Chinese premier, Olmert talk about Iran, trade ties
BEIJING - Prime Minister Ehud Olmert yesterday met with Chinese president Hu Jintao, thus closing his official visit to China. Their talks centered on the economic ties between Israel and China as well as the Iranian nuclear threat.
Senior officials present at meetings said the Chinese position is that Tehran should not be allowed to develop military nuclear capabilities.
Olmert was told by his Chinese hosts that the permanent member of the United Nations Security Council would do everything possible to find a solution conforming to the spirit of Resolution 1737, which demands that Iran cease working to enrich uranium.
Iran's nuclear negotiator, Ali Larijani, was invited to Beijing prior to Olmert's arrival. He was told of China's insistence that the Non-Proliferation Regime - which calls for blocking the spread of nuclear arms - should be maintained. Chinese officials also called on Iran to cooperate with the International Atomic Energy Agency (IAEA), the UN watchdog on these matters.
Olmert told the Chinese president that Israel preferred a diplomatic solution, and hoped Iran would be blocked via diplomatic pressure.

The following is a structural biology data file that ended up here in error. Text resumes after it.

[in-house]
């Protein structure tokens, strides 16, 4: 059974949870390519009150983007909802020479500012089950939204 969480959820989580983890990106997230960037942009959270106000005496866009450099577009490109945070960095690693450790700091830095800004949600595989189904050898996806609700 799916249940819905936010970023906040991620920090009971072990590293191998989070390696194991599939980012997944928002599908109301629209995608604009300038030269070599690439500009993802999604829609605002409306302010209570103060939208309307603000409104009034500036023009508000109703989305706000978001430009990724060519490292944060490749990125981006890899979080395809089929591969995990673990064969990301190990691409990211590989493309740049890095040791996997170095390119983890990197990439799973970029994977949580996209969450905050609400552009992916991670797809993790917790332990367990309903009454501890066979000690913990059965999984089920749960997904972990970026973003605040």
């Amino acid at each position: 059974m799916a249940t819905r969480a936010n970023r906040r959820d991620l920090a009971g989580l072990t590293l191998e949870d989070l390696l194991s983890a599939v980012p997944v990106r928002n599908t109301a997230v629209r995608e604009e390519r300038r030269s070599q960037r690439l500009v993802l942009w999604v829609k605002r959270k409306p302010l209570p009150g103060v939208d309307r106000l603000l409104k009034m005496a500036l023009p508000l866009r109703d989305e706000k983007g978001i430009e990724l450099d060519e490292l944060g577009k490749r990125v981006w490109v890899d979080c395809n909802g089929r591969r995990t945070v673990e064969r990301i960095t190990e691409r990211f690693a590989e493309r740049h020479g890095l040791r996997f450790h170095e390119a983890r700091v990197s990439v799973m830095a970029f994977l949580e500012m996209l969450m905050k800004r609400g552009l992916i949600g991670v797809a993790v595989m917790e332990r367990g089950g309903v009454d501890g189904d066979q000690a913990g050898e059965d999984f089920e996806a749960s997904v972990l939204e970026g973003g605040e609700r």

He commended China for its Security Council vote on Resolution 1737, which imposed "soft" sanctions on Iran for violating an international call to cease uranium enrichment.
Olmert also said Israel would appreciate if this Chinese policy were to continue, so that Iranian President Mahmoud Ahmadinejad's threats to wipe Israel off the map would not materialize.
"The resolution enabled the implementation of economic sanctions that will block Iran from becoming a nuclear power," Olmert said.
The Chinese president also condemned Ahmadinejad's denial of the Holocaust, and recalled the 1930s and 1940s, periods when China and the Jews both opposed Germany and Japan.
Hu is the secretary general of China's Communist Party, and chairman of the Central Military Commission. In the West, little is known about his personality or about the Chinese leadership's decision-making process.
Hu's contacts with Israel have been limited - his only previous contact was a meeting with President Moshe Katsav, who visited Beijing last year.
Olmert officially invited Hu to visit Israel, and expressed the hope that with the building of closer ties, Chinese Prime Minister Wen Jiabao would become a regular visitor.